The facility has the capacity for the large-scale manufacture of batches of different vaccines and can change production campaign on each line within 12 hours, whereas other facilities are only usually licensed for one or two. A step-by-step change from USP to DSP is possible. The new 4,698m² (50,568ft²) building is expected to realise a four-fold increase in production at the site.
The expansion will also see a high-speed viral vaccine filling line and additional lyophilisation capacity added to the facility.
The facility was constructed within 19 months and has been operating since the end of 2007. The architect for the project was Heene and Proebst. The general contractor was Technik-Energie-Wasser Servicegesellschaft and the process engineer was BIDECO.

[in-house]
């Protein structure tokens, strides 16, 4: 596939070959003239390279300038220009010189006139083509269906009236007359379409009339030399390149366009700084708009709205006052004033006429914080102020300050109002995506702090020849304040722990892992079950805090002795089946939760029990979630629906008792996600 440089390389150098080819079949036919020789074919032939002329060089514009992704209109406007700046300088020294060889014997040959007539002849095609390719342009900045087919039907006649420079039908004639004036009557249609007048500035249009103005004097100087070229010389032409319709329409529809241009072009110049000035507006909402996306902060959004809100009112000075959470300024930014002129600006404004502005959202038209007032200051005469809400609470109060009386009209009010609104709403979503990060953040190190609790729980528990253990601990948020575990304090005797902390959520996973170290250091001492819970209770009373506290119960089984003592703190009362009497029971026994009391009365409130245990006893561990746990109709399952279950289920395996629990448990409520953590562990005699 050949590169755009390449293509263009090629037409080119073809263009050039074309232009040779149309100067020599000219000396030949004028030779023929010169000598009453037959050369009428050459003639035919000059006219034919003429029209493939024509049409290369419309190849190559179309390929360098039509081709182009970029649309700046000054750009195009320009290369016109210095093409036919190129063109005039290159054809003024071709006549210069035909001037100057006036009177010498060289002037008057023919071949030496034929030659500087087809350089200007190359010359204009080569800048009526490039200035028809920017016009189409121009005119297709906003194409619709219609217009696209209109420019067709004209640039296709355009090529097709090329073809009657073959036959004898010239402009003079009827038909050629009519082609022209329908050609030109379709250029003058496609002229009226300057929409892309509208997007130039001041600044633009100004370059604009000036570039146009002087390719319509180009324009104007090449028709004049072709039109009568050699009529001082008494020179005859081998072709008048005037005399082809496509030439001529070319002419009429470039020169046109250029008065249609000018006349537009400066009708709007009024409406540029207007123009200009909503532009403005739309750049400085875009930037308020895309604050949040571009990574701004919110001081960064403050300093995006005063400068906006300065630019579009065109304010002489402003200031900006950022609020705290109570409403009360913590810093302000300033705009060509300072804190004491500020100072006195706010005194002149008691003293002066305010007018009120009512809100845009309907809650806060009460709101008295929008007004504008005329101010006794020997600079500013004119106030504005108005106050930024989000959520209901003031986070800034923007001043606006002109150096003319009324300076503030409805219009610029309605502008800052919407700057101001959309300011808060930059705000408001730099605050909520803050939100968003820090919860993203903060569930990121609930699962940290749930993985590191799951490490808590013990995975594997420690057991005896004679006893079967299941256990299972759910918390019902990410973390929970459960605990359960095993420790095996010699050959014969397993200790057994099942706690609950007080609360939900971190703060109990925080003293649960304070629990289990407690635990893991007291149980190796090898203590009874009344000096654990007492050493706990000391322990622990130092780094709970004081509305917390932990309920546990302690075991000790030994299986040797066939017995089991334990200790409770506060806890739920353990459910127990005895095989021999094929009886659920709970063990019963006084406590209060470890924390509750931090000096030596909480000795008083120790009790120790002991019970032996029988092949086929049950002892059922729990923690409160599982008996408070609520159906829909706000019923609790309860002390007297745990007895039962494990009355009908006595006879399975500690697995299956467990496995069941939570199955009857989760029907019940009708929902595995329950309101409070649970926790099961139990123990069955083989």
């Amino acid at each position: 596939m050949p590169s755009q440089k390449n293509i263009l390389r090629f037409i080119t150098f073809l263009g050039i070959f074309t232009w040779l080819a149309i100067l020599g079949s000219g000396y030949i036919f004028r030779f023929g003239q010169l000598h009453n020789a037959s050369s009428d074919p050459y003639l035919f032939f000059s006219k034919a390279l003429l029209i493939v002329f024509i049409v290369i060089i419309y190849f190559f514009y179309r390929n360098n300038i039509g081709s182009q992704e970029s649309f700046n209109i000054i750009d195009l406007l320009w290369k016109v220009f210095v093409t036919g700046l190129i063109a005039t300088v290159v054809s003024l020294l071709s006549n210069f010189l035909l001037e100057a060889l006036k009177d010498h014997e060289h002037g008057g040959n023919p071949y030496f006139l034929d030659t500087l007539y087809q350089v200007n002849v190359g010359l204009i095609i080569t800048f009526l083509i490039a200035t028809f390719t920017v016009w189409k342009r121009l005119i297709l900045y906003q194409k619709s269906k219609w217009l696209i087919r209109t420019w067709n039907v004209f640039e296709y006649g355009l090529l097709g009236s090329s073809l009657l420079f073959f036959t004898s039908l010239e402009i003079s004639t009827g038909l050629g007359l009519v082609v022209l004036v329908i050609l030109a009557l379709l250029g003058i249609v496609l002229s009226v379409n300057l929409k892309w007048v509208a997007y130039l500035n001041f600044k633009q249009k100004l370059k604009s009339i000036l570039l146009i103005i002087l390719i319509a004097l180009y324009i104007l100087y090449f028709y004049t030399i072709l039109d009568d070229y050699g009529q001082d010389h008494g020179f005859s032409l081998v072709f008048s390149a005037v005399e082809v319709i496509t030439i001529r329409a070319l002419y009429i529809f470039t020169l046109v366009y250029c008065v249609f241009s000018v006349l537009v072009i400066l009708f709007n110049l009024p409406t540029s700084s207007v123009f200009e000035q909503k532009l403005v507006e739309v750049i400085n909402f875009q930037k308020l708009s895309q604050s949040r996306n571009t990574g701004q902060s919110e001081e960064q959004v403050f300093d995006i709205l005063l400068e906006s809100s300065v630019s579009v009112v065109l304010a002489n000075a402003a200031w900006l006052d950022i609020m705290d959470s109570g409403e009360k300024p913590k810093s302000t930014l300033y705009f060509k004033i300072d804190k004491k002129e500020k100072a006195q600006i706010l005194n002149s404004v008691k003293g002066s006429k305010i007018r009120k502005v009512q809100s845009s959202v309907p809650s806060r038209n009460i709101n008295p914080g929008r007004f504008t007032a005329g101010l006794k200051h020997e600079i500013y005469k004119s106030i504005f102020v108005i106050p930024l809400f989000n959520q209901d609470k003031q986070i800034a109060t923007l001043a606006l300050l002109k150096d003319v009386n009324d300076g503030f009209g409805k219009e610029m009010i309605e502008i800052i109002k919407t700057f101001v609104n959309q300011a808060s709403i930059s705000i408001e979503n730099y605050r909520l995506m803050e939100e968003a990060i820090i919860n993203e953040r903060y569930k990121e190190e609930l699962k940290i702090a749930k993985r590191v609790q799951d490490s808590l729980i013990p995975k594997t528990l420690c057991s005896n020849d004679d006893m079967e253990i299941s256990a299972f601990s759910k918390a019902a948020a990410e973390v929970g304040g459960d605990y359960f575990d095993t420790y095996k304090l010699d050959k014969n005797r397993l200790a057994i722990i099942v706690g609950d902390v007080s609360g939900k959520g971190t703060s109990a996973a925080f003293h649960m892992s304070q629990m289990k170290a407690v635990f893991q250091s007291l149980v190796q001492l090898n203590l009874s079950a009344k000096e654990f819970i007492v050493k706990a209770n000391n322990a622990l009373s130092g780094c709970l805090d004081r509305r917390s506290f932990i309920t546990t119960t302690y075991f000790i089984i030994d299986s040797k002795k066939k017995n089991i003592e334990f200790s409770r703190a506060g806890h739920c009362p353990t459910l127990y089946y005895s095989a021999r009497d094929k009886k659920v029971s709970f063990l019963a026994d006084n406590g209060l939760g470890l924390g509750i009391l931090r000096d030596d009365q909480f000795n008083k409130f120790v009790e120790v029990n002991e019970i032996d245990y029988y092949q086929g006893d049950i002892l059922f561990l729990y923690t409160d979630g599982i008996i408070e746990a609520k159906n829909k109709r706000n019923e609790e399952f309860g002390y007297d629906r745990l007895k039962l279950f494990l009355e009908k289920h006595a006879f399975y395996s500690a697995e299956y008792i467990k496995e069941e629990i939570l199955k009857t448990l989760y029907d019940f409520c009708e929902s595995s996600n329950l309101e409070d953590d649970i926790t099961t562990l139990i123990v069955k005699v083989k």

The facility was constructed with a transparent look so that all the passageways and locks are glass, allowing views across the building and lots of natural light. The different working areas are designated by different colours.
The building has strict horizontal divides between service areas and was set up with the manufacturing in the centre, with maintenance and air-conditioning located above and the media preparation/supply area below. Each room in the facility has been equipped with standard and mobile service panels. The cleanrooms have hanging service panels which can be adjusted to any position in the room.
The majority of operations are contained in cleanrooms. For example, the roller culture used for virus production has been fully automated inside a class A (100) cleanroom, allowing a reduction in staff numbers as robots are used for processing. The dual production lines are for egg and cell culture.
The egg line has a fumigation lock (formalin), automatic disinfection hose system, hose sealing system, laser system for opening eggs and restricted access barrier for extracting the embryos. This achieves a closed system. The cell culture line has dual cooling areas with capability for -80°C, automated clean and steam-in-place systems, as well as wastewater deactivation and continuous 135°C treatment/disposal.